Disguised as a black faced long tailed monkey, Anjani finds his work getting easier. While Delhi celebrates another anniversary of this republic made of religion and rhetoric, a hilarious and insidious clown finds freedom he hadn’t found before in his evolved, homosapien avatar. Such a brave innovation of using a costume to scare monkeys obviously costs Anjani his job. However, we see him broken for the first time in the film only when he discovers that Mahinder is no more. “He had killed a monkey, so a mob killed him”, they tell him. A blank expression of disbelief and unintelligibility unfurled on his face. I recognised this look because I have seen it before.

At the government hospital where I work as a doctor, it’s on every parent’s face who has to discharge their edematous and epileptic children from the treatment only because they run out of money. Shame shrinks their hearts and their eyes bloat under the weight of withheld tears. These are the people who are held responsible for their own damned fates: as if they voluntarily chose the daily diet of rice and salt, the HIV and the alcoholism, the lifetime savings of a meagre three thousand bucks and unaffordable medicines.The nameless, the shameless, the lifeless, too anemic and worm-ridden to protest.These Anjanis and Mahinders are also part of the murderous mobs, trying hard to find an identity and significance in religion or nation or soldiers of culture so that they can mean something, become more than just shadows and silhouettes of living beings. Common men colonising common men to fractionally resemble the Gods.Things monkeys wouldn’t understand.

George Orwell wrote in his book The Road to Wigan Pier, “As we moved slowly through the outskirts of the town we passed row after row of little grey slum houses running at right angles to the embankment. At the back of one of the houses a young woman was kneeling on the stones, poking a stick up the leaden waste-pipe which ran from the sink inside and which I suppose was blocked. I had time to see everything about her—her sacking apron, her clumsy clogs, her arms reddened by the cold.She had a round pale face, the usual exhausted face of the slum girl who is twenty-five and looks forty, thanks to miscarriages and drudgery; and it wore, for the second in which I saw it, the most desolate, hopeless expression I have ever-seen.” While reading the book, a montage of grotesque events I had read in the newspapers ran in the back of my mind: a starved man feeding on a dog’s carcass on the highway, hungry children eating grass in the prime minister’s constituency, no one buying fruits and vegetables from Muslim vendors even as recovered Jamaatis donate enumerable units of plasma, a cycle twisting the neck of trees and locusts invading the rice fields of Rajasthan, tonnes of rice rotting in government godowns while the white-collared crib about stock markets. Last month a fifteen year old had to cycle 1200kms over five days carrying her sick father home, owing to the shutdown of public transport.Her helpless endeavour done at the risk of life was celebrated as “courageous” and “persevering”. It was entertainment for the privileged. The old trick of calling people heroes while standing on their capes and making sure they cannot fly.  The story of the Decathlon-deprived, DSLR-less wage earner fleeing starvation and death on her modest cycle was fetishized, romanticised and marketed as motivation porn while the entire nation watched silently, pretending to have a conscience. “It struck me then that we are mistaken when we say that ‘It isn’t the same for them as it would be for us,’ and that people bred in the slums can imagine nothing but the slums. For what I saw in her face was not the ignorant suffering of an animal”, continued Orwell. “She knew well enough what was happening to her—understood as well as I did how dreadful a destiny it was to be kneeling there in the bitter cold, on the slimy stones of a slum backyard, poking a stick up a foul drain-pipe”. I hope wherever Mahinder is now, he is having a better life.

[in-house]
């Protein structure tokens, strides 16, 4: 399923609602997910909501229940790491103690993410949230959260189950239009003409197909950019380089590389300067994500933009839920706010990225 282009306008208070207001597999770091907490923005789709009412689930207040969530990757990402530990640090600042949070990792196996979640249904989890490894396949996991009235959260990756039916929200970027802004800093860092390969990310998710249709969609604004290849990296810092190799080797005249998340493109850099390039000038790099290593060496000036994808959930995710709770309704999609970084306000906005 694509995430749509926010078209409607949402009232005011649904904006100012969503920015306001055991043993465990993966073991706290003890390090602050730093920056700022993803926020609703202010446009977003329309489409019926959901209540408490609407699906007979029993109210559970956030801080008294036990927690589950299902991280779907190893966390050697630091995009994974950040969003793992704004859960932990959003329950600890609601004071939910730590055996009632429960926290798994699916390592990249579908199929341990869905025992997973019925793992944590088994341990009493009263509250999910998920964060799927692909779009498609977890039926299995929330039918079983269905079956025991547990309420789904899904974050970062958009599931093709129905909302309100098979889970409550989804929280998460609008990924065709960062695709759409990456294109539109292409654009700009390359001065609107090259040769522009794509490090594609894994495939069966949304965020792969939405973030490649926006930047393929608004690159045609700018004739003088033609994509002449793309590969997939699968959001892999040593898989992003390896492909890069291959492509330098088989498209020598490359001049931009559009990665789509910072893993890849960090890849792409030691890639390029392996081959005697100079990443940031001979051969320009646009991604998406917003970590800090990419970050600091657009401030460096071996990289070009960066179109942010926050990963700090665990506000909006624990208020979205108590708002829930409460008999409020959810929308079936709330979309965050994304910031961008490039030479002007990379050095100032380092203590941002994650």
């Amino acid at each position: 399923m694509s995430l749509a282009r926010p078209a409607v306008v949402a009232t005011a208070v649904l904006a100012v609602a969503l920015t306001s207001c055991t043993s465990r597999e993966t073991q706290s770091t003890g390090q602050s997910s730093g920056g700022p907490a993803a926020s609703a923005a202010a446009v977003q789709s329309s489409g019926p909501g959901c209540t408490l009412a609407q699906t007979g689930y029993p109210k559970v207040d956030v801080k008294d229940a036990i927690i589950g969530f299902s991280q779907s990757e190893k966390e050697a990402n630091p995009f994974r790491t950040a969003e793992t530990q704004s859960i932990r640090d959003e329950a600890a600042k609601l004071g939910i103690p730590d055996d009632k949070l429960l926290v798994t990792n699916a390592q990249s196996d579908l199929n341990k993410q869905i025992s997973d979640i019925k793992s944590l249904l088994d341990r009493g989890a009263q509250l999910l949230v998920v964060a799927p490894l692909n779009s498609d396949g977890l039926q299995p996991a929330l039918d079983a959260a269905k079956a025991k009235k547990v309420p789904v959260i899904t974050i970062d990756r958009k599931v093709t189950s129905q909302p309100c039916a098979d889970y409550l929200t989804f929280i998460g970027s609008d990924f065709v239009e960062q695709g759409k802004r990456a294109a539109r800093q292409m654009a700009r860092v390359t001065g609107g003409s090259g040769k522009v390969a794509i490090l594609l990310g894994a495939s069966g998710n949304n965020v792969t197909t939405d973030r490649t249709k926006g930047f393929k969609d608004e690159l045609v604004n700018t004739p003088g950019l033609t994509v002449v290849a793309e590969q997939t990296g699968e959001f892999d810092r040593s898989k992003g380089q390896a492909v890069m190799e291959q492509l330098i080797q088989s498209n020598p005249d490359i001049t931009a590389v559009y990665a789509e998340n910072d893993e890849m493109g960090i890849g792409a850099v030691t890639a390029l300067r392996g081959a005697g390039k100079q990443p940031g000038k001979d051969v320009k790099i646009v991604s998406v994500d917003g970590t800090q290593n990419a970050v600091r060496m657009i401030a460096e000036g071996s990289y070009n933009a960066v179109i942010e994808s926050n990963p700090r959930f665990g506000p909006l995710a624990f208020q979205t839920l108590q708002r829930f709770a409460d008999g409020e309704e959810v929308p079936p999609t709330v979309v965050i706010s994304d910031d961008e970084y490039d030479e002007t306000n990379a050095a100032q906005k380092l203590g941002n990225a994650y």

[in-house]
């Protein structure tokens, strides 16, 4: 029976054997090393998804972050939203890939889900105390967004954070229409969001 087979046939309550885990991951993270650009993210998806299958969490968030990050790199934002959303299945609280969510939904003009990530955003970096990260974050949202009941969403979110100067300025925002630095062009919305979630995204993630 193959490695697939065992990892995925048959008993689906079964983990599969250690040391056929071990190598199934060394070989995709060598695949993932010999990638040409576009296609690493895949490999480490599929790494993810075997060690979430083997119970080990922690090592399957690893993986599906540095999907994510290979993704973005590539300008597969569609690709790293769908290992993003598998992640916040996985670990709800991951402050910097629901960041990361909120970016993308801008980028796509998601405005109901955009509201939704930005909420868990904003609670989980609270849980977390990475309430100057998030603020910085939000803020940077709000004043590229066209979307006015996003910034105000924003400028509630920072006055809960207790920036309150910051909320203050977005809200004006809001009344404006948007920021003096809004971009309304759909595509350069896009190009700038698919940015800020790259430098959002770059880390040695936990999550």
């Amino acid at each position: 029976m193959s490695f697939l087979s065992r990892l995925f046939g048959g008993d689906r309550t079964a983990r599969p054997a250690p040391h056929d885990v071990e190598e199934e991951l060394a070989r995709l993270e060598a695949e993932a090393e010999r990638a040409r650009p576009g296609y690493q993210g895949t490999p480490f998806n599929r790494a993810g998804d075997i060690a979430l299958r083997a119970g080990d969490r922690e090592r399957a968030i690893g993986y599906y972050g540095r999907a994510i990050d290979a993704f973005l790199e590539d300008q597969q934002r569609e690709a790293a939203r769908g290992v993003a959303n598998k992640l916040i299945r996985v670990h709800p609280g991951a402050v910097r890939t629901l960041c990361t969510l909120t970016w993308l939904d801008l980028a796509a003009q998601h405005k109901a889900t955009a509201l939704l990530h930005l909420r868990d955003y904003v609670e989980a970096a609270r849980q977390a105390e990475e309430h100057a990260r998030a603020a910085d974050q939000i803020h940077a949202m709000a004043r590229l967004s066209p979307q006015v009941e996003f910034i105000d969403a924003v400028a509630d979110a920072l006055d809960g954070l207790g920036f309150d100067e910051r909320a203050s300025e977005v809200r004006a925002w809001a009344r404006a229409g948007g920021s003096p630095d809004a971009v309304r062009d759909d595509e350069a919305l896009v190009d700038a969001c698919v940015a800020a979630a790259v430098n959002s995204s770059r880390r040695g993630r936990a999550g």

Bijaya Biswal is a doctor and social activist based in Bhubaneswar, Odisha working for LGBTQIA rights since three years now. She also organises film festivals, reading sessions and the annual Pride of the state.